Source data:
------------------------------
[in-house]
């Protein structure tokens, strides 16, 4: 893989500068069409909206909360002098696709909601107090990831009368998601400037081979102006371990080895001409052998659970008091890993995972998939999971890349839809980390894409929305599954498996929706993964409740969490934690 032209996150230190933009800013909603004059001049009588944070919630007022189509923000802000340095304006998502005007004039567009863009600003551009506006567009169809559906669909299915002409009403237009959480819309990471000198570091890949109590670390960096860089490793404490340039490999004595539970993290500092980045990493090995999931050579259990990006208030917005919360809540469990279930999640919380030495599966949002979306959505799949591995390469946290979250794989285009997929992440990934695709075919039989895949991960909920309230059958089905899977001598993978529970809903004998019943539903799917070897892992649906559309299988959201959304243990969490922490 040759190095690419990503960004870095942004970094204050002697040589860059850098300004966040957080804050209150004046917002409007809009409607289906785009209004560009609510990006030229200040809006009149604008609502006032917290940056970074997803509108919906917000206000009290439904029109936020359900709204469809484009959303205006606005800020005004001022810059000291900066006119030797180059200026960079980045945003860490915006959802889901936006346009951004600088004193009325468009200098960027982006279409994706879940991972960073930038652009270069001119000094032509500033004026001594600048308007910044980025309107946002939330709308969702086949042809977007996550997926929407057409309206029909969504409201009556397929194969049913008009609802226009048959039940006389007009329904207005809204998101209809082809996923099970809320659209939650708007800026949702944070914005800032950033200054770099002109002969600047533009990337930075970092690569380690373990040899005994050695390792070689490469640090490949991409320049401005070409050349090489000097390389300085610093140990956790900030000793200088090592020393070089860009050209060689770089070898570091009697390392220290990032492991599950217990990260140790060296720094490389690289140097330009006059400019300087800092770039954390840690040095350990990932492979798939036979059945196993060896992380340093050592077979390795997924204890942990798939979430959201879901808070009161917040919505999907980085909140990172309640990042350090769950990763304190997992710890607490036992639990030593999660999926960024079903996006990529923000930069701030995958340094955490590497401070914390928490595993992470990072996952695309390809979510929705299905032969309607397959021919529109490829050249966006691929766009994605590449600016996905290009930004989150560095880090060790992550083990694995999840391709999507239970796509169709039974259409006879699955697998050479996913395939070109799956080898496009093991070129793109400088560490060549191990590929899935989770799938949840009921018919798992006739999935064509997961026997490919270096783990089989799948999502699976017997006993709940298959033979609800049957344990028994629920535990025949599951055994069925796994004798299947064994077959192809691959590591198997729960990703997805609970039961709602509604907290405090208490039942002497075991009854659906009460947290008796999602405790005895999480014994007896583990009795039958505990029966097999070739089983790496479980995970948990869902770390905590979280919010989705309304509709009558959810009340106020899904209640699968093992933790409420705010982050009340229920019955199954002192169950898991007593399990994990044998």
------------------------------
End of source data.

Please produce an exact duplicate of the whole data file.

[in-house]
């Protein structure tokens, strides 16, 4: 893989500068069409909206909360002098696709909601107090990831009368998601400037081979102006371990080895001409052998659970008091890993995972998939999971890349839809980390894409929305599954498996929706993964409740969490934690 032209996150230190933009800013909603004059001049009588944070919630007022189509923000802000340095304006998502005007004039567009863009600003551009506006567009169809559906669909299915002409009403237009959480819309990471000198570091890949109590670390960096860089490793404490340039490999004595539970993290500092980045990493090995999931050579259990990006208030917005919360809540469990279930999640919380030495599966949002979306959505799949591995390469946290979250794989285009997929992440990934695709075919039989895949991960909920309230059958089905899977001598993978529970809903004998019943539903799917070897892992649906559309299988959201959304243990969490922490 040759190095690419990503960004870095942004970094204050002697040589860059850098300004966040957080804050209150004046917002409007809009409607289906785009209004560009609510990006030229200040809006009149604008609502006032917290940056970074997803509108919906917000206000009290439904029109936020359900709204469809484009959303205006606005800020005004001022810059000291900066006119030797180059200026960079980045945003860490915006959802889901936006346009951004600088004193009325468009200098960027982006279409994706879940991972960073930038652009270069001119000094032509500033004026001594600048308007910044980025309107946002939330709308969702086949042809977007996550997926929407057409309206029909969504409201009556397929194969049913008009609802226009048959039940006389007009329904207005809204998101209809082809996923099970809320659209939650708007800026949702944070914005800032950033200054770099002109002969600047533009990337930075970092690569380690373990040899005994050695390792070689490469640090490949991409320049401005070409050349090489000097390389300085610093140990956790900030000793200088090592020393070089860009050209060689770089070898570091009697390392220290990032492991599950217990990260140790060296720094490389690289140097330009006059400019300087800092770039954390840690040095350990990932492979798939036979059945196993060896992380340093050592077979390795997924204890942990798939979430959201879901808070009161917040919505999907980085909140990172309640990042350090769950990763304190997992710890607490036992639990030593999660999926960024079903996006990529923000930069701030995958340094955490590497401070914390928490595993992470990072996952695309390809979510929705299905032969309607397959021919529109490829050249966006691929766009994605590449600016996905290009930004989150560095880090060790992550083990694995999840391709999507239970796509169709039974259409006879699955697998050479996913395939070109799956080898496009093991070129793109400088560490060549191990590929899935989770799938949840009921018919798992006739999935064509997961026997490919270096783990089989799948999502699976017997006993709940298959033979609800049957344990028994629920535990025949599951055994069925796994004798299947064994077959192809691959590591198997729960990703997805609970039961709602509604907290405090208490039942002497075991009854659906009460947290008796999602405790005895999480014994007896583990009795039958505990029966097999070739089983790496479980995970948990869902770390905590979280919010989705309304509709009558959810009340106020899904209640699968093992933790409420705010982050009340229920019955199954002192169950898991007593399990994990044998």